<b>Dr. Jörn Günther Rare Books: </b> Book of Hours, illuminated by the Rohan Master, probably Troyes, c. 1415-20
    <b>Dr. Jörn Günther Rare Books: </b> Julius Caesar, De bello Gallico, manuscript on vellum, Milan, c. 1450-75
    <b>Dr. Jörn Günther Rare Books: </b> Bible Historiale, illuminated manuscript in French on paper, Amiens, c. 1480-85
    <b>Dr. Jörn Günther Rare Books: </b> Miniature Book of Hours, illuminated by Simon Bening, Bruges, c. 1530-35
    <b>Dr. Jörn Günther Rare Books: </b> Saintly Pope, miniature on vellum, by Pacino da Bonaguida, Florence, c. 1310-15
    <b>Dr. Jörn Günther Rare Books: </b> Christ calling St. Peter, miniature on vellum, by Pellegrino di Mariano Rossini, Siena, 1471
    <b>Dr. Jörn Günther Rare Books: </b> Presentation in Temple, miniature on vellum, Nuremberg, c. 1490-1500
    <b>Dr. Jörn Günther Rare Books: </b> Pliny, Historia naturalis, Treviso: Manzolus, 1479
    <b>Dr. Jörn Günther Rare Books: </b> Valturio, De re militari, Verona 1483, first edition in Italian
    <b>Dr. Jörn Günther Rare Books: </b> Celestial vision at Constantinople, single-leaf woodcut, Nuremberg,<br>c. 1490-91

Rare Book Monthly

Book Catalogue Reviews - April - 2008 Issue

Murder Most Foul and Other Books of Law from the Lawbook Exchange

Lawbook54

There are many legal works in Catalogue 54 from the Lawbook Exchange.


By Michael Stillman

Catalogue 54 of Law and Legal History has been issued by The Lawbook Exchange. It offers a combination of antiquarian legal texts, constitutional documents, and more entertaining works, such as accounts of horrible murder trials. For those of a serious legal mind, and those of a non-serious, Nancy Grace legal entertainment one, there is something here for you. Forgive me for focusing more on the Nancy Grace material, but we are here to entertain, and as television has established, what could be more entertaining than a gruesome murder? So, here we go.

The Trial of Charles M. Jefferds for Murder, at New York, December 1861, covered the murder of two respectable citizens. "No occurrence has ever caused greater horror in the city of New York," it says in what is probably a bit of hyperbole. On June 30, 1860, John Walton, a wealthy businessman, was gunned down on the streets of New York. His assailant fled, pursued by a group of public-minded citizens. The fastest of these was John Matthews, who almost caught up. When he was within six feet of the assailant, the latter whirled around and shot Matthews, killing him too. Jefferds was a logical suspect. He was Walton's stepson, and Walton and Jefferds' mother were in the process of an acrimonious split. He was arrested and put on trial for Walton's murder, proclaimed his innocence, and was acquitted. However, there were no other suspects, and police were convinced Jefferds was the killer. So they sent an undercover agent, to whom Jefferds was said to have confessed his guilt. With that and some other later developed evidence, Jefferds was again put on trial, this time for the killing of Matthews. Twice was not a charm for Jefferds, who was convicted in the second trial, sentenced to death, but murdered in prison before making it to the gallows. Item 80. Priced at $150.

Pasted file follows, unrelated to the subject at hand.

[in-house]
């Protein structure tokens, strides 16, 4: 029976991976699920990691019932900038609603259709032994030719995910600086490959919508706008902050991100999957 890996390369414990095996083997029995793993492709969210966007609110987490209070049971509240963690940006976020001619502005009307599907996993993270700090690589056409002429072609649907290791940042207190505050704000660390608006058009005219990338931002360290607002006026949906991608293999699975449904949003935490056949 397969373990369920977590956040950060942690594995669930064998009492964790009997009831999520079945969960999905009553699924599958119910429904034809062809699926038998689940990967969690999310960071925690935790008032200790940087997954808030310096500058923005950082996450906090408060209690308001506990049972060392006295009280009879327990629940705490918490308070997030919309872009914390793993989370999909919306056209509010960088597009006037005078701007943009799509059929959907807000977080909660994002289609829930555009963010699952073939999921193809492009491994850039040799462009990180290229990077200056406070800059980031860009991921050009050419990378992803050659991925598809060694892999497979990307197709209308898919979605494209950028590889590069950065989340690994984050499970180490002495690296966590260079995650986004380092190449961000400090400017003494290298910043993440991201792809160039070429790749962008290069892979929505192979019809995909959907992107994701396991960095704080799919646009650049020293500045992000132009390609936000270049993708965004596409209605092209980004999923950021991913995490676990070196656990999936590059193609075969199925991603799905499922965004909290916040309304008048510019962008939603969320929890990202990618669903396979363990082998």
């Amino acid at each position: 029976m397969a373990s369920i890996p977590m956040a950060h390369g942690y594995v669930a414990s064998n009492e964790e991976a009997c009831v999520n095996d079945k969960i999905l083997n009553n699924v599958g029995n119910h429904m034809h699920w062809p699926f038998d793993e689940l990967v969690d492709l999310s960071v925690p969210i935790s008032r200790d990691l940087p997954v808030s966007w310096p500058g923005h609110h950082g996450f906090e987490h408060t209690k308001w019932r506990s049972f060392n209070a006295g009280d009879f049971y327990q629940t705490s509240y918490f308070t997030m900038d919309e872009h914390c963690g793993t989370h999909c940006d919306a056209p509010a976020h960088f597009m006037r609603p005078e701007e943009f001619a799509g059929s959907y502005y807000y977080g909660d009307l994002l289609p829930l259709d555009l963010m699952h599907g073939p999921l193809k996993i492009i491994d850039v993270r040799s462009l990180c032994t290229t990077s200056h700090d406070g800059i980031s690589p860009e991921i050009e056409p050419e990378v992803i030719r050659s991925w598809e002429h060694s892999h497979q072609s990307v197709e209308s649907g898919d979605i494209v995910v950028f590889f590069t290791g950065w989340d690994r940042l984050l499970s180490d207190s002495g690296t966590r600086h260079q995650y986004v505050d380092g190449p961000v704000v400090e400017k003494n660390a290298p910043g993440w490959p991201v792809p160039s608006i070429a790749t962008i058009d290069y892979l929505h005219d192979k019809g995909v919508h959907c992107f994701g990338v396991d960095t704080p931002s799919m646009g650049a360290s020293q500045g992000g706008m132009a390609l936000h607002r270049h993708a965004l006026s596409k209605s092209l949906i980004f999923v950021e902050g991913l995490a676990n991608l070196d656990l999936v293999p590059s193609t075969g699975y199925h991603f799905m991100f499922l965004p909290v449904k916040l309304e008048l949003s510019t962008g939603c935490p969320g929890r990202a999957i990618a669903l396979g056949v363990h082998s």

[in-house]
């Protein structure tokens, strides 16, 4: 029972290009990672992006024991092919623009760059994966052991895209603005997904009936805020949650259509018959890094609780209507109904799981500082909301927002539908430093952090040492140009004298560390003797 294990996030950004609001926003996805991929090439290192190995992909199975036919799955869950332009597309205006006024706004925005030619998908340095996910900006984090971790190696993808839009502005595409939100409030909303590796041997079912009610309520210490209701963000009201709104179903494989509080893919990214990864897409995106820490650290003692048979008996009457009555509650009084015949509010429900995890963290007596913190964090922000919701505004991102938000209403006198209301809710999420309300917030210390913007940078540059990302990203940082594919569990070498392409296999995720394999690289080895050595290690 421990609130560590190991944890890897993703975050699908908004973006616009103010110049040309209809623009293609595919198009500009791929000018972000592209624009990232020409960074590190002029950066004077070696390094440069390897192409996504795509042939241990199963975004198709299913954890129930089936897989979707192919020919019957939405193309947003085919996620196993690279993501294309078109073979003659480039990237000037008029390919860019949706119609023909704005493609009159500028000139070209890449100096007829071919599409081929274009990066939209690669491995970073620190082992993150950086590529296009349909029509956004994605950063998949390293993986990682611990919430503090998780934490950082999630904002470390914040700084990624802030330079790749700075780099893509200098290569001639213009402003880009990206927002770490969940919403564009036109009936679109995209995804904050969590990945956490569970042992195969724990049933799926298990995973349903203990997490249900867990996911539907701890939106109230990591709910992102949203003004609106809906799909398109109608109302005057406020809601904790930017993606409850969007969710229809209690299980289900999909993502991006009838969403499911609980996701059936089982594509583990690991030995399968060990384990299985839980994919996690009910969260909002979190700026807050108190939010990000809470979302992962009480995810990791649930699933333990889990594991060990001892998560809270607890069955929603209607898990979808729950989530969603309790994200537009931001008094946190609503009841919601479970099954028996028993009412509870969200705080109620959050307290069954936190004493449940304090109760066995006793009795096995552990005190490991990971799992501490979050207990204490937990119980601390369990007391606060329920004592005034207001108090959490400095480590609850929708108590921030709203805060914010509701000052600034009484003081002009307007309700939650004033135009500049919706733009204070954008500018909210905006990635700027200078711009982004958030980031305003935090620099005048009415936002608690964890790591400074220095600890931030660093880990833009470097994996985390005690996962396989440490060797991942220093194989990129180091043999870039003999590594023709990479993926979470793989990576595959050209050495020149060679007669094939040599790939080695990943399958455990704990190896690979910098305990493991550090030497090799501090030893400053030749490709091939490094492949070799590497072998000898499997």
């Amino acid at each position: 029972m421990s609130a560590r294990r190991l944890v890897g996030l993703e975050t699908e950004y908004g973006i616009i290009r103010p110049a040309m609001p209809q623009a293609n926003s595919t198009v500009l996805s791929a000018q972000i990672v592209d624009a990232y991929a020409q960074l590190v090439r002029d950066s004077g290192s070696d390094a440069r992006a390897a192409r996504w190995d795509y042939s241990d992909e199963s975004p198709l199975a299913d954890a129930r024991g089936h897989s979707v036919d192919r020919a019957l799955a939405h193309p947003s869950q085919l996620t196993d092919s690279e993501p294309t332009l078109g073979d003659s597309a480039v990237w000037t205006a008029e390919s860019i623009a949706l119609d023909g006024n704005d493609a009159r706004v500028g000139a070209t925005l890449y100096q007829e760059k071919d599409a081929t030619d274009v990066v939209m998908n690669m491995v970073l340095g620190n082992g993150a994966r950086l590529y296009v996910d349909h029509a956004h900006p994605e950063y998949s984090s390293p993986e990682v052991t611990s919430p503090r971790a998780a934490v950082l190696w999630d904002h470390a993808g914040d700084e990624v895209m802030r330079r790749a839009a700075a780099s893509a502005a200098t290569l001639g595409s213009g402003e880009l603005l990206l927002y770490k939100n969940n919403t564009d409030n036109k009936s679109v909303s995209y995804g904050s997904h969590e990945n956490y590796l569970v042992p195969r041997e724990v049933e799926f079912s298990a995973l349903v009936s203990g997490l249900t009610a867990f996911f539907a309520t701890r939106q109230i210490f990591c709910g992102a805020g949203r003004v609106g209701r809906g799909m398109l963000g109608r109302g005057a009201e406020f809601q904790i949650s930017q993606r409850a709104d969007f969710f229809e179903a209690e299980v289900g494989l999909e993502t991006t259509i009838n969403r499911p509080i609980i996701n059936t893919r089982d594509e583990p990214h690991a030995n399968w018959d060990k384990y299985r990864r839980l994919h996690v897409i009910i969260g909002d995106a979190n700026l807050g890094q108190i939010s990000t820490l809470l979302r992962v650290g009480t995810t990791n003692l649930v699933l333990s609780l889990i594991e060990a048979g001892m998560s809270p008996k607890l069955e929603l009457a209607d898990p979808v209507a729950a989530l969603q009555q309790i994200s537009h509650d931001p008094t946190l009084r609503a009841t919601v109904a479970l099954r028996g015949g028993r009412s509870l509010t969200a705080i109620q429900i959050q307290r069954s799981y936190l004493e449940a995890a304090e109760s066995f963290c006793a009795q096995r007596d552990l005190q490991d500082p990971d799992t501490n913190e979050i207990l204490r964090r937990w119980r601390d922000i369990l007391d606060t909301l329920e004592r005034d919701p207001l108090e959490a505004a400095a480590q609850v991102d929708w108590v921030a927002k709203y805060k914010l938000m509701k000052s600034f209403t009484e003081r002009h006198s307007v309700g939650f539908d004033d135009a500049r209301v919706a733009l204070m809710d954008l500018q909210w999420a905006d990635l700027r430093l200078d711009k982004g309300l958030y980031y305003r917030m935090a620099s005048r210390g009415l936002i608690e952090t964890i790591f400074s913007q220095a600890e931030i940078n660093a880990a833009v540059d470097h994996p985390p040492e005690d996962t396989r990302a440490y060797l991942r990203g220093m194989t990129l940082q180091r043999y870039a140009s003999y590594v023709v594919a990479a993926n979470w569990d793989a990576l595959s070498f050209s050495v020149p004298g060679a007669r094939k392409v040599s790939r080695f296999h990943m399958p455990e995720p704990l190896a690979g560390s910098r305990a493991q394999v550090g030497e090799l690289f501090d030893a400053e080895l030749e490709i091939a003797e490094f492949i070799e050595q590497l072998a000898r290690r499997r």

That was the pleasant murder story. Here is the gruesome one: Fairburn's Third Edition of the Trial of John Holloway and Owen Haggerty for the Wilful Murder of Mr. Steele...and of Elizabeth Godfrey for Stabbing Rd. Prince in the Eye....to which is added a Circumstantial Account of the Dreadful Accident which happened at the Place of Execution... This case was a disaster in many ways. Holloway and Haggerty had been convicted of the murder of Steele for his money primarily on the testimony of a scofflaw who was promised a pardon for his testimony. The result was much public doubt as to their guilt. Godfrey, a prostitute who killed customer Richard Prince, was an afterthought except that she was taken to be hanged the same day. The doubt over Holloway and Haggerty's guilt drew a huge crowd to the gallows, reportedly some 40,000. It turned into a mob scene, with numerous spectators being crushed or suffocated by the crowd. Forty people not sent to the gallows also perished that day. Meanwhile, the hangman apparently panicked and did not properly hang Ms. Godfrey, who was still kicking at the end of her rope a half hour later. This happy story from old London town was published in 1807. $1,250.

Rare Book Monthly


Review Search

Archived Reviews

Ask Questions